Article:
The buzz so far at Mobile World Congress has been all about Google’s Android mobile operating system, with the first prototypes running it on display at the show. But Android and the Open Handset Alliance behind it may not be all the rage in the coming months - a rival open software platform for mobile handsets is also on display in Barcelona.

The LiMo Foundation aims to standardise the way developers build applications for open-source mobile platforms. It's been around for about a year, Forbes reports.

Saves time and money

Instead of tweaking applications to run on Microsoft Windows Mobile, Nokia Series 60 and Linux operating systems, developers could save time by using the universal LiMo software platform and develop exciting new apps instead.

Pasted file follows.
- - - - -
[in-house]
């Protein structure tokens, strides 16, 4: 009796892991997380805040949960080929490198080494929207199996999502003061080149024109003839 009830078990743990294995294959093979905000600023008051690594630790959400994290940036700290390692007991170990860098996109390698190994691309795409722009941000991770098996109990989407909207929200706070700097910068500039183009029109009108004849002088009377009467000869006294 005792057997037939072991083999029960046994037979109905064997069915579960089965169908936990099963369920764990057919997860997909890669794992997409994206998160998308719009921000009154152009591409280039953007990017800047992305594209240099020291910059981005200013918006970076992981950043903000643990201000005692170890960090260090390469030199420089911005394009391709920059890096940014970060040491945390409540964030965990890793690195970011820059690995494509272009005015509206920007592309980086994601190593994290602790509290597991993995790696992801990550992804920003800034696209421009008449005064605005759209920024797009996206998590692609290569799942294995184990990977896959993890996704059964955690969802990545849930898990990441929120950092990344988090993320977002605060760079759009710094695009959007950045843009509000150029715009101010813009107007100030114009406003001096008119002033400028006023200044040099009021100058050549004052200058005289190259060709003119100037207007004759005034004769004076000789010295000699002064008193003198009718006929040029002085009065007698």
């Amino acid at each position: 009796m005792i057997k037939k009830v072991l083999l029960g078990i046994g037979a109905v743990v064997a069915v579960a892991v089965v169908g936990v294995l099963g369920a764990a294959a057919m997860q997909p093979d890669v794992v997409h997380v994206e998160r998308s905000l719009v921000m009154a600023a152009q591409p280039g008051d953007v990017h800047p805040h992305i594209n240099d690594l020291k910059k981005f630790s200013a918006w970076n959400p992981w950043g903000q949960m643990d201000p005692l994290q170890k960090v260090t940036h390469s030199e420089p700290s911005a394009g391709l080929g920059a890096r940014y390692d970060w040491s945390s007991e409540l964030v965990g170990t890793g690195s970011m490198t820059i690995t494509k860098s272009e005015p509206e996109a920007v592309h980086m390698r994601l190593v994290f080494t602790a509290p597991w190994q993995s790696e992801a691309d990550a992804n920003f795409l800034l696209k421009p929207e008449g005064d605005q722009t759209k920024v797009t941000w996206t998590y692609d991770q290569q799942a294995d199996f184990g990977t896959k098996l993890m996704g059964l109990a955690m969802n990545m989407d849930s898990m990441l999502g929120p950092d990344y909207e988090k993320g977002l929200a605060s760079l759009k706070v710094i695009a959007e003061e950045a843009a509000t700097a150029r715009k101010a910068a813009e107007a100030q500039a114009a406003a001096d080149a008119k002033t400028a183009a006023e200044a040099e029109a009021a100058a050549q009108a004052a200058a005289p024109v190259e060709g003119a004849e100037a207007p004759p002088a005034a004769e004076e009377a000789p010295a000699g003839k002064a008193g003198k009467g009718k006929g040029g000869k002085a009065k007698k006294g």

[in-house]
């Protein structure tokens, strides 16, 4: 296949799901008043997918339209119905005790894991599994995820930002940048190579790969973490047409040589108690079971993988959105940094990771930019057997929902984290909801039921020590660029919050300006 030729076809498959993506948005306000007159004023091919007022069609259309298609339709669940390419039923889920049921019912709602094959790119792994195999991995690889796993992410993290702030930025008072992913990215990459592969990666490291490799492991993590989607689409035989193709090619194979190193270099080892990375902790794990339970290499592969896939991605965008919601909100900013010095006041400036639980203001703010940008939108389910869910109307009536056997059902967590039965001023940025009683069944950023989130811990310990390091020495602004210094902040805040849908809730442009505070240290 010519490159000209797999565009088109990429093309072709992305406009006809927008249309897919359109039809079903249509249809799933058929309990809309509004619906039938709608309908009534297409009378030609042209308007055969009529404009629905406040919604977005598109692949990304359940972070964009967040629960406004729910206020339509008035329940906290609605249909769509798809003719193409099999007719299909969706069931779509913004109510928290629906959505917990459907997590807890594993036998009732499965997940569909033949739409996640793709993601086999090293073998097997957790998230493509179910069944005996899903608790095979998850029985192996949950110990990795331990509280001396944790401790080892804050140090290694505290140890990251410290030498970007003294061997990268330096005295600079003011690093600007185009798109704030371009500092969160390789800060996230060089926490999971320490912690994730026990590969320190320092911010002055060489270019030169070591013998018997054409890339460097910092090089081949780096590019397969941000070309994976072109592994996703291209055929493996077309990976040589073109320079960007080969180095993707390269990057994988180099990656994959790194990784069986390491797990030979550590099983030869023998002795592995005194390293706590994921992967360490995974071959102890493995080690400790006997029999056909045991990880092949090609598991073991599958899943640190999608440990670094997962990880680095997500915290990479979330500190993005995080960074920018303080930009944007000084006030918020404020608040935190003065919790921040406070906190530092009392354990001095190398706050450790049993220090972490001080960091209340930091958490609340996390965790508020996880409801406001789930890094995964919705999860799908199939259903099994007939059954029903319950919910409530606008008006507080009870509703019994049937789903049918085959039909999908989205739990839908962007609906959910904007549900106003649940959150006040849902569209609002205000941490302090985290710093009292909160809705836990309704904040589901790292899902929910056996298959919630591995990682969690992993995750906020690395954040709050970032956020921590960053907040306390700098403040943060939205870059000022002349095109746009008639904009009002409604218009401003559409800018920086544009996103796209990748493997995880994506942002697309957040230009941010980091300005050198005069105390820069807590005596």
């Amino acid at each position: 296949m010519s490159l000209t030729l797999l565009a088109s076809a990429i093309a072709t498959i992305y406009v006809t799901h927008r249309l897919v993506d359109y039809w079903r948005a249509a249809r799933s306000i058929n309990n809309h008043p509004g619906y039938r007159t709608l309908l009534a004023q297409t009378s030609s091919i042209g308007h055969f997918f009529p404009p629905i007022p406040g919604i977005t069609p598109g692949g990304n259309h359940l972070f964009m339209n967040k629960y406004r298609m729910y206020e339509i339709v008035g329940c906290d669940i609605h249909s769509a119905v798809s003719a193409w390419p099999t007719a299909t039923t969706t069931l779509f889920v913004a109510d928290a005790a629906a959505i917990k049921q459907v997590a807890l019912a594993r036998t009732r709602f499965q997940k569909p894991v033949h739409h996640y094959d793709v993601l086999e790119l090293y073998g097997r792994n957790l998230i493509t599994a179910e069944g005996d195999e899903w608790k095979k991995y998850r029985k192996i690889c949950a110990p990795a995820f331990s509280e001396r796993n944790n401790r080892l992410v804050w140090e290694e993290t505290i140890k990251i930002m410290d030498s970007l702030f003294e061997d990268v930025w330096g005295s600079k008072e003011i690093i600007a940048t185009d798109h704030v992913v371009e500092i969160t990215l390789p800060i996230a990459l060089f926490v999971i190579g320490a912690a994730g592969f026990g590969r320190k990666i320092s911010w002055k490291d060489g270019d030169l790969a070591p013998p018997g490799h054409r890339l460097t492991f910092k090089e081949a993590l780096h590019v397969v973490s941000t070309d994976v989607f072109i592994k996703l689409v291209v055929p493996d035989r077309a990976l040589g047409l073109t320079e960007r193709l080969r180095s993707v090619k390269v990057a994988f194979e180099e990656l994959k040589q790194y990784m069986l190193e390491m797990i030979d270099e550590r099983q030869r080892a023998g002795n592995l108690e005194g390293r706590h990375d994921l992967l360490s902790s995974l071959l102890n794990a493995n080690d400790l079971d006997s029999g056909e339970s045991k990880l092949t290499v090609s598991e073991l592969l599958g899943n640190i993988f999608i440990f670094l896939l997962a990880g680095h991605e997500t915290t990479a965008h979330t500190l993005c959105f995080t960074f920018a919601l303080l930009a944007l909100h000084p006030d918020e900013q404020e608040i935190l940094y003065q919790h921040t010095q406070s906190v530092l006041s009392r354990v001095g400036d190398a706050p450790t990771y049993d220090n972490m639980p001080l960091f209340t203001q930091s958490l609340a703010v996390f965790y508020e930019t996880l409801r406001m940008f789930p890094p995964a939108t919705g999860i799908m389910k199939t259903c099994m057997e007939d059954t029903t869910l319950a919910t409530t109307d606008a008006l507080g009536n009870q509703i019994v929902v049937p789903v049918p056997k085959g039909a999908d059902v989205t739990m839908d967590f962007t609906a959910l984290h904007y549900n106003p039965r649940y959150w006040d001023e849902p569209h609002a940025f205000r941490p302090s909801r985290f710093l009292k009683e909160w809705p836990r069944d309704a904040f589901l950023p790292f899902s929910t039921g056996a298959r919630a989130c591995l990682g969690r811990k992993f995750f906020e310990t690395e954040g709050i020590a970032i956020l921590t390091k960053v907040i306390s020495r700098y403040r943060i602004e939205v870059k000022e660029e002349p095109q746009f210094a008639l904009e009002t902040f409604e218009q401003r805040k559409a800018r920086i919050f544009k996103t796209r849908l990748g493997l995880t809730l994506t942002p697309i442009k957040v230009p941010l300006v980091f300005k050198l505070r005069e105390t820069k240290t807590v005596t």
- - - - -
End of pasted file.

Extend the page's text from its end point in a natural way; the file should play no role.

LiMo said its software could mean faster access to richer mobile applications like mobile TV and location-based services, and more affordable mobile phones for consumers. Having universal standards would also allow applications to be easily transferred between devices.

SDK just released

Software development kits have just been released so developers are rushing to snap up the latest code to create applications to run on LiMo.

"[LiMo] is a very practical initiative, but also a deeply philosophical one, based upon the belief that openness in handsets delivers value to consumers," Morgan Gillis, LiMo's executive director, told Forbes.

Motorola, NEC, NTT DoCoMo, Matsushita, Samsung and Vodafone are already on board to collaborate on new software applications. At least 18 handsets from the likes of LG, Motorola, NEC, Panasonic and Samsung will use the LiMo platform.